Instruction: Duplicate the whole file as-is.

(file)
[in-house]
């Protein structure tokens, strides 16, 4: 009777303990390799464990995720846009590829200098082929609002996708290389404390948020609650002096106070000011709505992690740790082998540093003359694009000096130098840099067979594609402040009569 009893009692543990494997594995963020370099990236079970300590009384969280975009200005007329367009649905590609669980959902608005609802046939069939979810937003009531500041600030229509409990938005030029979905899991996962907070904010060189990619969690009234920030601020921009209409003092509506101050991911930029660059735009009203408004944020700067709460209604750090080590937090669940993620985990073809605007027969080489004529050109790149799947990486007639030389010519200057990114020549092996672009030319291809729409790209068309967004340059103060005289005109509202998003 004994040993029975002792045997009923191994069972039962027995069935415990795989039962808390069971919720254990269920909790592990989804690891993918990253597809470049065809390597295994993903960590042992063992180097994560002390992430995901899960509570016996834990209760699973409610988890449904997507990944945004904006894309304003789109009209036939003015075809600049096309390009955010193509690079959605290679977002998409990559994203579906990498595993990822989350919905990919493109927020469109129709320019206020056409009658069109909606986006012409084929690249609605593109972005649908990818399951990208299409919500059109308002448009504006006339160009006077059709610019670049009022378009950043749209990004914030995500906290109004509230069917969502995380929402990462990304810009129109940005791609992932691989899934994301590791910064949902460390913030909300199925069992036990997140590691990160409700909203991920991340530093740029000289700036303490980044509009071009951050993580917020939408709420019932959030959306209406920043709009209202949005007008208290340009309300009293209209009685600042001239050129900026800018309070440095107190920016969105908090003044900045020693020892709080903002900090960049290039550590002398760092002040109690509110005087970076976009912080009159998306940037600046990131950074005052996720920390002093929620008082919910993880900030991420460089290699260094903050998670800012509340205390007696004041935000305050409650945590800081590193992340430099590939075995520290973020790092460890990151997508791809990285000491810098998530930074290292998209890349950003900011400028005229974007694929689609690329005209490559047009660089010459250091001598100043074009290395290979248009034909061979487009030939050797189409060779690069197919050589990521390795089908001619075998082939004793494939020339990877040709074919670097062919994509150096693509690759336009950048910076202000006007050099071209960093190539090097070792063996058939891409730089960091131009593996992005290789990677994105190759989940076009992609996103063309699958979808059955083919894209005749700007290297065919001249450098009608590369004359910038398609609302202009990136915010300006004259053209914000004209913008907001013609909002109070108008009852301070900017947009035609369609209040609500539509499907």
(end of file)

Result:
[in-house]
């Protein structure tokens, strides 16, 4: 009777303990390799464990995720846009590829200098082929609002996708290389404390948020609650002096106070000011709505992690740790082998540093003359694009000096130098840099067979594609402040009569 009893009692543990494997594995963020370099990236079970300590009384969280975009200005007329367009649905590609669980959902608005609802046939069939979810937003009531500041600030229509409990938005030029979905899991996962907070904010060189990619969690009234920030601020921009209409003092509506101050991911930029660059735009009203408004944020700067709460209604750090080590937090669940993620985990073809605007027969080489004529050109790149799947990486007639030389010519200057990114020549092996672009030319291809729409790209068309967004340059103060005289005109509202998003 004994040993029975002792045997009923191994069972039962027995069935415990795989039962808390069971919720254990269920909790592990989804690891993918990253597809470049065809390597295994993903960590042992063992180097994560002390992430995901899960509570016996834990209760699973409610988890449904997507990944945004904006894309304003789109009209036939003015075809600049096309390009955010193509690079959605290679977002998409990559994203579906990498595993990822989350919905990919493109927020469109129709320019206020056409009658069109909606986006012409084929690249609605593109972005649908990818399951990208299409919500059109308002448009504006006339160009006077059709610019670049009022378009950043749209990004914030995500906290109004509230069917969502995380929402990462990304810009129109940005791609992932691989899934994301590791910064949902460390913030909300199925069992036990997140590691990160409700909203991920991340530093740029000289700036303490980044509009071009951050993580917020939408709420019932959030959306209406920043709009209202949005007008208290340009309300009293209209009685600042001239050129900026800018309070440095107190920016969105908090003044900045020693020892709080903002900090960049290039550590002398760092002040109690509110005087970076976009912080009159998306940037600046990131950074005052996720920390002093929620008082919910993880900030991420460089290699260094903050998670800012509340205390007696004041935000305050409650945590800081590193992340430099590939075995520290973020790092460890990151997508791809990285000491810098998530930074290292998209890349950003900011400028005229974007694929689609690329005209490559047009660089010459250091001598100043074009290395290979248009034909061979487009030939050797189409060779690069197919050589990521390795089908001619075998082939004793494939020339990877040709074919670097062919994509150096693509690759336009950048910076202000006007050099071209960093190539090097070792063996058939891409730089960091131009593996992005290789990677994105190759989940076009992609996103063309699958979808059955083919894209005749700007290297065919001249450098009608590369004359910038398609609302202009990136915010300006004259053209914000004209913008907001013609909002109070108008009852301070900017947009035609369609209040609500539509499907």